Freedom from “air consciousness” is Captain Charles A. Lindbergh’s greatest flying asset, the transatlantic flight’s committee of the Aerial League of America stated in a report issued today in New York. The Paris flier’s escapes from death in falling planes by parachute leaps illustrate this quality, says the report, which calls attention to his own account of such a leap for life after collision of two planes at Kelly field, Texas, June 2, 1925.

Senator Charles S. Dineen of Illinois said that either he or one of Minnesota’s senators would introduce a resolution at the next session of congress to award Captain Charles Lindbergh the congressional medal of honor in recognition of his brave flight from New York to Paris.

“As Lindbergh is regarded as a Minnesota youth, the gentlemen from Minnesota probably will put the resolution before the senate,” Senator Dineen said. “But if they do not, I will. Lindbergh deserves it.”

The state department at Washington made public the following message to President Coolidge from Ambassador Herrick at Paris:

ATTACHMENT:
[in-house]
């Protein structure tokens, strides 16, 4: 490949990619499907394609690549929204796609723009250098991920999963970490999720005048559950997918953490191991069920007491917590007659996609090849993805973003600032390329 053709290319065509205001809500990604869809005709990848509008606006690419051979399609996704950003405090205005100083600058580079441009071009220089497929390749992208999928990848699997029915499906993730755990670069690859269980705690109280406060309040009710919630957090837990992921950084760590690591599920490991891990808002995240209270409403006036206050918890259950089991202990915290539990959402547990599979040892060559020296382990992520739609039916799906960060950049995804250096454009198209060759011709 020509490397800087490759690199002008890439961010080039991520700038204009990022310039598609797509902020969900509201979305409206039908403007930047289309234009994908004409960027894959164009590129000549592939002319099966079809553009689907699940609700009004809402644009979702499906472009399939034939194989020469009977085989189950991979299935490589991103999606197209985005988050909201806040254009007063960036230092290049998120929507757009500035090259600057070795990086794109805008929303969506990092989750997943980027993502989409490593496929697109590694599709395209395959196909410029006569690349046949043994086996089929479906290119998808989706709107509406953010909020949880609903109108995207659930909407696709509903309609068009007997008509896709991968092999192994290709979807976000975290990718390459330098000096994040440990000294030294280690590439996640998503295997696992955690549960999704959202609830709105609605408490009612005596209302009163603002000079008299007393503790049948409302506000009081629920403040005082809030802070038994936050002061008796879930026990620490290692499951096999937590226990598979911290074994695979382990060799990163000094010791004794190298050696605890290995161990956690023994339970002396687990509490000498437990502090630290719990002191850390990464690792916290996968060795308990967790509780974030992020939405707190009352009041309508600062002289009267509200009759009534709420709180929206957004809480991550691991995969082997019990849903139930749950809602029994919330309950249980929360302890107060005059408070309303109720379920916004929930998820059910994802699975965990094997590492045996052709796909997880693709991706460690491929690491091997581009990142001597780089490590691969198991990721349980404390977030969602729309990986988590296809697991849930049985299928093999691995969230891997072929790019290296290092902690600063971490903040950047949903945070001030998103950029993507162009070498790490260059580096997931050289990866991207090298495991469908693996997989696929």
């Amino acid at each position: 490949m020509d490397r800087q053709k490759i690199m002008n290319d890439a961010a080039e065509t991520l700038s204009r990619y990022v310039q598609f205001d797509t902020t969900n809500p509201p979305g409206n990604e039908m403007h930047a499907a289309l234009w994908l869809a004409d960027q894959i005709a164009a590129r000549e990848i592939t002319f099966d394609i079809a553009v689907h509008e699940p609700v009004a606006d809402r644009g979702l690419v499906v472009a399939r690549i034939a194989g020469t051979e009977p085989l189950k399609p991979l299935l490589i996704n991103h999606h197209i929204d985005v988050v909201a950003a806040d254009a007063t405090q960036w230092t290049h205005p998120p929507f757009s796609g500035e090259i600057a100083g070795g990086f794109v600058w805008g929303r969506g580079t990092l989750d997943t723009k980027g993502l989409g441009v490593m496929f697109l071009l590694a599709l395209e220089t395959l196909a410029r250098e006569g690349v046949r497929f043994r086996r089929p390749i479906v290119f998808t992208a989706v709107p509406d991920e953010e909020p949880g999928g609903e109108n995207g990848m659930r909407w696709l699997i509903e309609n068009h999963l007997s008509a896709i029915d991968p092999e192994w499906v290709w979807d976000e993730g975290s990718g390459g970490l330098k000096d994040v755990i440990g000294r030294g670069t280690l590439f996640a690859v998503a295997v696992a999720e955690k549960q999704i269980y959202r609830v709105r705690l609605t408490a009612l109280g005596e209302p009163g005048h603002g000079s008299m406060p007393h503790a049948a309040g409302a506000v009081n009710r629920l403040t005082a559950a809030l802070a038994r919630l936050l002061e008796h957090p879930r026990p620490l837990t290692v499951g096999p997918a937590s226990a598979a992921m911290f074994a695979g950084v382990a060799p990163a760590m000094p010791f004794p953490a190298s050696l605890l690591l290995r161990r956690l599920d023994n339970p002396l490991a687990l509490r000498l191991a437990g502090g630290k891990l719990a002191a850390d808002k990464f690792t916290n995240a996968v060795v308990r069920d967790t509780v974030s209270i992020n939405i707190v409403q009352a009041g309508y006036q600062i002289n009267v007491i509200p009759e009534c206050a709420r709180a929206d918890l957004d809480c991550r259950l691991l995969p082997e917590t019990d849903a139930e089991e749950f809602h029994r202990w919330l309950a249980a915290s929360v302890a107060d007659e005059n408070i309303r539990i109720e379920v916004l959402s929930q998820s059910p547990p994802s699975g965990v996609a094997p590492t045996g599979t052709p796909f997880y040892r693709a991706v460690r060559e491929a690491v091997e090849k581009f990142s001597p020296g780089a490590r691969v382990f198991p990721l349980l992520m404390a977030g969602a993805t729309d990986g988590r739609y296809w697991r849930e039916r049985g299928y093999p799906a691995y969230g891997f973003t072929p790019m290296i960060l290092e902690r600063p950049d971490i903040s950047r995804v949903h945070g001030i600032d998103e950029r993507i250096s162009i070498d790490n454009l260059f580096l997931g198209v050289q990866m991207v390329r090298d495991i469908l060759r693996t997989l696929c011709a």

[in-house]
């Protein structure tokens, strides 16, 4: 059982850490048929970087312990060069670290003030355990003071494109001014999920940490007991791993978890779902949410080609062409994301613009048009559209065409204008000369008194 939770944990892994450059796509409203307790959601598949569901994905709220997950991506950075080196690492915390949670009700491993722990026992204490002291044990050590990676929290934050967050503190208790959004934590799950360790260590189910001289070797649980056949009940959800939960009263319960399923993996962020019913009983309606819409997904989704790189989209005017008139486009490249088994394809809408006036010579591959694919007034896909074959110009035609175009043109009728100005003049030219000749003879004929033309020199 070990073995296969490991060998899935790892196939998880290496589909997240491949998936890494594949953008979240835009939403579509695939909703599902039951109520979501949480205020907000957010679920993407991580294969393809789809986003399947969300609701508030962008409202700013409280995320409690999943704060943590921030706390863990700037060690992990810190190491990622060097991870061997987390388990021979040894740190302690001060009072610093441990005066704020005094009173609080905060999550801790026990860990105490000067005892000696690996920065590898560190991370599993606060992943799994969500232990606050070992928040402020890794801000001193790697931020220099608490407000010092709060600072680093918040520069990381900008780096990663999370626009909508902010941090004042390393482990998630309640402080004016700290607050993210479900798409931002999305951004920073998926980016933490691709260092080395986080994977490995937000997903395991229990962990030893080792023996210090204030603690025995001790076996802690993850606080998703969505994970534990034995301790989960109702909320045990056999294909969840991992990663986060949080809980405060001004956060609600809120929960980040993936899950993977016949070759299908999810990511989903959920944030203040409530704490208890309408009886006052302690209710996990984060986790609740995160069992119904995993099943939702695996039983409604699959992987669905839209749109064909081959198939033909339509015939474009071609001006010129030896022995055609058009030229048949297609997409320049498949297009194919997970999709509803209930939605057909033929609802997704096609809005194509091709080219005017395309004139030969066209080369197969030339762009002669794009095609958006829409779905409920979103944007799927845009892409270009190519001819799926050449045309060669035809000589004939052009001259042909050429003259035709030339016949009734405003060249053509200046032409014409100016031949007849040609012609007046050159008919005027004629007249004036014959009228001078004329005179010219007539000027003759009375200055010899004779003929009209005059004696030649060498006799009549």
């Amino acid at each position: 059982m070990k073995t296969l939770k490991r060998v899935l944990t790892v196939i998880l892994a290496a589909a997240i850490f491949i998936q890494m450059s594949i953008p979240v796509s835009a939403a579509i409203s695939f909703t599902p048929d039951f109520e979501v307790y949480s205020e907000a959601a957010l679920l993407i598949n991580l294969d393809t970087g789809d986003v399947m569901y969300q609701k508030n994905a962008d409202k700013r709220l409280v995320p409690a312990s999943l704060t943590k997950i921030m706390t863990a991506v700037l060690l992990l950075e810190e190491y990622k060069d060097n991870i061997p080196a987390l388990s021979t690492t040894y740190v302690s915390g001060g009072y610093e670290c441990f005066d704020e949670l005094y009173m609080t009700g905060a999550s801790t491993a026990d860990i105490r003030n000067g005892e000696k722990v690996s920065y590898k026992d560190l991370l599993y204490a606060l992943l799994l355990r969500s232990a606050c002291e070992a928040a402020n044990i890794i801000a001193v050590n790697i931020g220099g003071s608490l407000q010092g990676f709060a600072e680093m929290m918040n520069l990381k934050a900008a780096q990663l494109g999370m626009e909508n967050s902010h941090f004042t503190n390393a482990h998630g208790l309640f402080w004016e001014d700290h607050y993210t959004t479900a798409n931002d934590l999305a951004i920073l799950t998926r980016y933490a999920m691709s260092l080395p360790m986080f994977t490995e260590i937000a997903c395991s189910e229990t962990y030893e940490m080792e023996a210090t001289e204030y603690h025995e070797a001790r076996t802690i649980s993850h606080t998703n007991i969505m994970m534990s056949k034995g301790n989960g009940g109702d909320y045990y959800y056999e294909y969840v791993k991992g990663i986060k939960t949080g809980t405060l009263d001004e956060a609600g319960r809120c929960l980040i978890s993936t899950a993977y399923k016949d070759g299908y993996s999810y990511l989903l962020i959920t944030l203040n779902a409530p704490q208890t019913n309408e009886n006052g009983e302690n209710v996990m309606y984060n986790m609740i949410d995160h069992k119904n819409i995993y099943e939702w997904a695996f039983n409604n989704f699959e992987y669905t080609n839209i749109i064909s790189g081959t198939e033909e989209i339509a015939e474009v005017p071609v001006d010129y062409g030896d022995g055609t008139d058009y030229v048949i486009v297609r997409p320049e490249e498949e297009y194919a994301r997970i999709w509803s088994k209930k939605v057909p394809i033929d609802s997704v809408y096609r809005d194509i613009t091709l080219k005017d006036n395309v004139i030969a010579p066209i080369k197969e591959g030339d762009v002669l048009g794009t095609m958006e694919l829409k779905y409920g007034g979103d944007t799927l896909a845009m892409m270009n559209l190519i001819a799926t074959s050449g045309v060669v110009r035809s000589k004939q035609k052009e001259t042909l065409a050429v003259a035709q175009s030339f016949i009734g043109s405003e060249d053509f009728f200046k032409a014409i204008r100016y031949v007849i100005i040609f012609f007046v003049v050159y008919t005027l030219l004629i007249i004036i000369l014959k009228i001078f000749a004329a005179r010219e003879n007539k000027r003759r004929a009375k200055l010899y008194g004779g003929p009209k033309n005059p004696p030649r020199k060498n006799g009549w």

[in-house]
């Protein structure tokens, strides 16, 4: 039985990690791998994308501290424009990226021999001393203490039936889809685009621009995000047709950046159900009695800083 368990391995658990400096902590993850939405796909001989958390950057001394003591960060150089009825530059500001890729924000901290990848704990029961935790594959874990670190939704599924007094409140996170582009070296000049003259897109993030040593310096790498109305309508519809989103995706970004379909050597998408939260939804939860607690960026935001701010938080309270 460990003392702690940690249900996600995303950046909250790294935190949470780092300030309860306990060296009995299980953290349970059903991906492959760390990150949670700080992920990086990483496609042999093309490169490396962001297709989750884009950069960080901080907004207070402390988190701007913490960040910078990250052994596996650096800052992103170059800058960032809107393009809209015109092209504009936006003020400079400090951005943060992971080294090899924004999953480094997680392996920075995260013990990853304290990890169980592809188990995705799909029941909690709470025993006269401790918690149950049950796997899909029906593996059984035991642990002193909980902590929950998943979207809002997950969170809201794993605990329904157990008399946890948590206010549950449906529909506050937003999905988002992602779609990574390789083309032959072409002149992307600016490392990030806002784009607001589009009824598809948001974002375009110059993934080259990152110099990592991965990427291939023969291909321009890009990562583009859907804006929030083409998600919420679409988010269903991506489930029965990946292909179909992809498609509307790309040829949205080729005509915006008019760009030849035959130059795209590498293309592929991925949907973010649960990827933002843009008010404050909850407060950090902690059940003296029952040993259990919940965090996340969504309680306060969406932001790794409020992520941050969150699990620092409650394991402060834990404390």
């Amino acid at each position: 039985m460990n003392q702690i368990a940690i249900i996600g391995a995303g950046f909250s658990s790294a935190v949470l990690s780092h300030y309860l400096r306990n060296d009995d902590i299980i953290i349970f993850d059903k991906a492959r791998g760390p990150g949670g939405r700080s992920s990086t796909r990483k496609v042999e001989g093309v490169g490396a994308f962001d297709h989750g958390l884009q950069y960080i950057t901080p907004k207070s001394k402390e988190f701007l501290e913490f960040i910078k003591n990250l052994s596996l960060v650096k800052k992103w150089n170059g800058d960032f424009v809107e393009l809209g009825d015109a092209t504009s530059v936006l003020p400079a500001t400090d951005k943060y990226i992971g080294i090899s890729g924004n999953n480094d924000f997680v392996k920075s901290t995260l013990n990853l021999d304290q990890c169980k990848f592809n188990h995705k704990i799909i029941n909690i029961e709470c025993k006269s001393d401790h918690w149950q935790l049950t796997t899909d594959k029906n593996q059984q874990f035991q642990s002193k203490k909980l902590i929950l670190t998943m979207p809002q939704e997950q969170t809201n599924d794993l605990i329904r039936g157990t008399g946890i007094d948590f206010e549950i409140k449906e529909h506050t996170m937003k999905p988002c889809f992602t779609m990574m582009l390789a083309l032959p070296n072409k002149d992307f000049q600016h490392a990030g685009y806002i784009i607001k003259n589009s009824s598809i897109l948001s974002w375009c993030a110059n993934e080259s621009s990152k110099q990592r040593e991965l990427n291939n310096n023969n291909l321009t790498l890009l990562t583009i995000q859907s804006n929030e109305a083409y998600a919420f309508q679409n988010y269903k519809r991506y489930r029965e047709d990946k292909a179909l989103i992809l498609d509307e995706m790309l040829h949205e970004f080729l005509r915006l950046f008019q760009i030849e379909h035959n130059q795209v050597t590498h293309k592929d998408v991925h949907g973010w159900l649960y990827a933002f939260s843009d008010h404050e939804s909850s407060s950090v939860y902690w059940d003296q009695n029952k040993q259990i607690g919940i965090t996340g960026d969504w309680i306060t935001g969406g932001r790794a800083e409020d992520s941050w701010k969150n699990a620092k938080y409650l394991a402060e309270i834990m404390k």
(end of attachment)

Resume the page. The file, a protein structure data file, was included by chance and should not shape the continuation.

“All France is deep in joy at Charles Lindbergh’s flight. Your message was such a worthy tribute. If we had deliberately sought a type to represent the youth, the intrepid adventure of America, and the immortal bravery of Nungesser and Coli, we could not have fared as well as in this boy of divine genius and simple courage.”

“To the victor belongs the spoils” is the decision of Henry H. Knight and other sponsors in St. Louis of the “Spirit of St. Louis.” They announce tonight that Captain Lindbergh will have for his own the $25,000 check handed him by Raymond Orteig, donor of the prize, and all other money which may accrue to the venture.

Premier Mussolini sent the following message to Henry P. Fletcher, the American ambassador to Italy: “Please accept shouts of enthusiastic admiration which at this moment ring from the heart of all the people of Italy exulting over the superb flight by Lindbergh.”

“The Swedish delegation to the economic conference is proud of your exploit, which is worthy of your Swedish-American origin,” says a telegram of congratulation sent to Captain Lindbergh by Anders Oerne, former minister of communications of Sweden, and his fellow delegates at Geneva, Switzerland.

Spirit of St. Louis in Little Falls, 1927
Charles Lindbergh and the Spirit of St. Louis visited his boyhood hometown of Little Falls, Minn., during an 82-city U.S. tour to promote aviation in the summer of 1927. (Photo courtesy